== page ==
On the other hand, I would have never guessed that about you if you hadn’t stated it. You come across on your blog and your channel as detailed, but not fussed unless it’s in regards to your own inner world or your own endeavors.

    For the record, you also come across as intelligent, but nonjudgmental. Reserved, but kind. Serious, but with an offbeat sense of humor.

    Like

    • Woot, I totally scored an INTJ point in the afraid-to-approach category.
      \(^.^)/
      I’m hardly one to talk though because my own speech goes off tangent and gets redundant. I think that’s a Te thing so perhaps that’s ok for INTJ.

      What is your type, if I might ask?

      Liked by 1 person

      • LOL! I’m glad I could assist you in scoring a point. 🙂

        I don’t have a clue about my type. I guess I could take a test and find out? I’m not sure it sounds worth the mental anguish of knowing.

        Like

      • Oh gosh, thats right! You already told me you didn’t know and I warned you about the stress. Darnit, sorry! I know I’ve done a good job breaking out of introvertedness when I finally know so many people that I can’t remember to whom I’ve said what 😄 I was indeed bragging about my giant 67 count friend collection on fb recently, albeit 20 is family, when I noticed that one of my other friends has over 700 and I felt defeated. LOL. How can anyone even know of that many people? 😮

        Liked by 1 person

      • No worries at all. 🙂

        My name over here is different than on Facebook, so I wasn’t sure the connection would even be clear. I thought about sending you a message on Facebook, but then I couldn’t be arsed to sign back into it after I’d logged out. Laziness at it’s max.

        Don’t feel defeated about friend count! I don’t think it’s important in the grand scheme of things. And perhaps quality of experience matters more than quantity of friends? I don’t know how people with hundreds of friends keep up on it all. It sounds horrible and overwhelming.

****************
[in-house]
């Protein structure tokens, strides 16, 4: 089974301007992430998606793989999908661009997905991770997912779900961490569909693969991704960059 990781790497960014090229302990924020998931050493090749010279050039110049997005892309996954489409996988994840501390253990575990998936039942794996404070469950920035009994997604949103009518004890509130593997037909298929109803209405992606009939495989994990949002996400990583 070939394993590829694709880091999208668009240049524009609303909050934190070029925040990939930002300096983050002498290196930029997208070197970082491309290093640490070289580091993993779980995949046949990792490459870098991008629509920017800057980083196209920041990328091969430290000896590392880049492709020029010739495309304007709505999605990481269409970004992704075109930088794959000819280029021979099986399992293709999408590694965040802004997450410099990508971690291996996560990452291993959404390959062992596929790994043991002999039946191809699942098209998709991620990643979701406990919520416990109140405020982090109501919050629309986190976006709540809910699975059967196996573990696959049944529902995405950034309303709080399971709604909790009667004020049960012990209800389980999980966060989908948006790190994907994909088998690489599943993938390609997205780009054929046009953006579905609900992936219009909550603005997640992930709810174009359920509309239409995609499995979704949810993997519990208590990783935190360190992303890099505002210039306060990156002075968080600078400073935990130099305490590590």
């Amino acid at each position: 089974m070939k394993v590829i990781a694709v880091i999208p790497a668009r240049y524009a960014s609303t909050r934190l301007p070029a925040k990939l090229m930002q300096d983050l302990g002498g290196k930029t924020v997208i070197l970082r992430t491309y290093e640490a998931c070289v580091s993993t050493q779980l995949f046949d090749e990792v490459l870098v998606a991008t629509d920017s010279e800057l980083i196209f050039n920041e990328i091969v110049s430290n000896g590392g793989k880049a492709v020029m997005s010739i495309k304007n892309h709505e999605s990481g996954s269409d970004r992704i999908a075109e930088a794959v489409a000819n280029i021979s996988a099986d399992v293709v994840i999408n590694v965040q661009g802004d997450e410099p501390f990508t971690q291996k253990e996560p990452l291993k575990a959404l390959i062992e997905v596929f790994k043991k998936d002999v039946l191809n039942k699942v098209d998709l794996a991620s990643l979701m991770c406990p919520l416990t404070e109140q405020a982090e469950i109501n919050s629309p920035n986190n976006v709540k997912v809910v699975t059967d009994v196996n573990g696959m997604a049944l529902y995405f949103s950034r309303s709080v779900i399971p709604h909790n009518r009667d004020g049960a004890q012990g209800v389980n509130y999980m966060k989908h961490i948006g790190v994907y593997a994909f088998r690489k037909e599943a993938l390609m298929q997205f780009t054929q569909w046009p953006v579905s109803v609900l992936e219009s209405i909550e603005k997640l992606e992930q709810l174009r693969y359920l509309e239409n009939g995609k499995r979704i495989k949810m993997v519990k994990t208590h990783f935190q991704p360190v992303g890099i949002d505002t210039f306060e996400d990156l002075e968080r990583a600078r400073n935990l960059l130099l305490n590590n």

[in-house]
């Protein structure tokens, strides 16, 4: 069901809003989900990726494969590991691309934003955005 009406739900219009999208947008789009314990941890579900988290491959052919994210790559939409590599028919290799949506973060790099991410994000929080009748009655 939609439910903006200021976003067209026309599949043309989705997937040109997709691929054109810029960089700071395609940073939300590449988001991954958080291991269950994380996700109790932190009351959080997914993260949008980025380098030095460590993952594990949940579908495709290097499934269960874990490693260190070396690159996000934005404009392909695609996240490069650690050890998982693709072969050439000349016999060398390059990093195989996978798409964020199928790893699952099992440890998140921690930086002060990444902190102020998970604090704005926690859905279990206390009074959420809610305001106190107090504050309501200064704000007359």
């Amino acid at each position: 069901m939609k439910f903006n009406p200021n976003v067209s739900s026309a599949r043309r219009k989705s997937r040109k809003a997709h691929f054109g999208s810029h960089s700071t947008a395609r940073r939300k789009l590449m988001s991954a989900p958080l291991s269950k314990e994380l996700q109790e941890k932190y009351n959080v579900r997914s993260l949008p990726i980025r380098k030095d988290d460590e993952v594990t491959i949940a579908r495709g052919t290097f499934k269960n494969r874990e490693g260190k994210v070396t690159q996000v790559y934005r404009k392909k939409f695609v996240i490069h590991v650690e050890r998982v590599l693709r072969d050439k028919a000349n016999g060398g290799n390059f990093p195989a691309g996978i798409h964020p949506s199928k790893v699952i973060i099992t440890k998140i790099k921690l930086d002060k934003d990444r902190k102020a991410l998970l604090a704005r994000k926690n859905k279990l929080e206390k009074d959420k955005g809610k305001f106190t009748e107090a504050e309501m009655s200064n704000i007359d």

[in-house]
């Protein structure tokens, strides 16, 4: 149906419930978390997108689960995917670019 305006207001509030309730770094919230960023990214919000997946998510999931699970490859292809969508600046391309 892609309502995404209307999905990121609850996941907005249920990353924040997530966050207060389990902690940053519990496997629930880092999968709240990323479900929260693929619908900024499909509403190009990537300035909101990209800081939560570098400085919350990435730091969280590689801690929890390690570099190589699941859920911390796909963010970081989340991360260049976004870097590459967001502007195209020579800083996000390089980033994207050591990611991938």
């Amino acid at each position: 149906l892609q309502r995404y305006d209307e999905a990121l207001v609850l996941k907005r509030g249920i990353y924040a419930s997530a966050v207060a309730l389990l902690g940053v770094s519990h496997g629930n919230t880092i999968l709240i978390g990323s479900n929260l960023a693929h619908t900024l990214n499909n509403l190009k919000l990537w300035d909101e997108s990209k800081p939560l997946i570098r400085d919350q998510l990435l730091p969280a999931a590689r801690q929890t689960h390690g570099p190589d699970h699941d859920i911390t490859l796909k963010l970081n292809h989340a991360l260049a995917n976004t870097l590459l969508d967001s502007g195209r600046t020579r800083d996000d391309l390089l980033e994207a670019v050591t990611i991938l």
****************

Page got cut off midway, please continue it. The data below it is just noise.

Liked by 1 person

      • haha, I was only being sarcastic about feeling defeated. I have more made non-family acquaintances this than I ever have in my entire life. I was feeling real proud of myself. Then I see the 700+ friend list elsewhere and realized I’m still an introvert, thank goodness :p

        Like

      • I tried a couple of random tests on the Introvert Dear blog, and it said I’m an introvert. (I knew that.) And a HSP. (I knew that, too.) Then I took a free Myers Briggs test, and it said I’m an INFJ. (I didn’t know that.)

        Is it still reliable if it’s a free test? I don’t quite want to shell at $50 for what looks like an official version of the test at the Myers Briggs Foundation.

        Like

      • Some of the free tests are better than others, but the $50 isn’t worth it. I had the “real” test when I was in high school (INTJ then) but it really isn’t any different that the others imo. If any of your results were borderline or if you read the description and dont think it fits you, then that when you might want to look into the cognitive functions associated with the types. If you are OCD and crazy like me, it will consume you and your sanity. :p

        Liked by 2 people

      • I’m glad to know the expensive one isn’t worth the cost. I took another free one on a different website, and I still ended up with the same result. The description seems to fit me, so I’ll go with that. (And attempt to avoid turning it into an obsessive search.)

        Liked by 1 person

  3. Please ignore the random typo in my last comment. Ugh.

    Like

  4. Fascinating read, thank you for sharing! As a fellow female INTJ I can relate to nearly everything you described, however in my case I’ve always known and felt it was obvious that I was *very* different from everyone else and I always just wanted to be simple and ‘normal’. Assuming you have no objection I’m going to reblog this with the collection of INTJ experiences I’ve been reading recently.

    Cheers,
    LG

    Liked by 1 person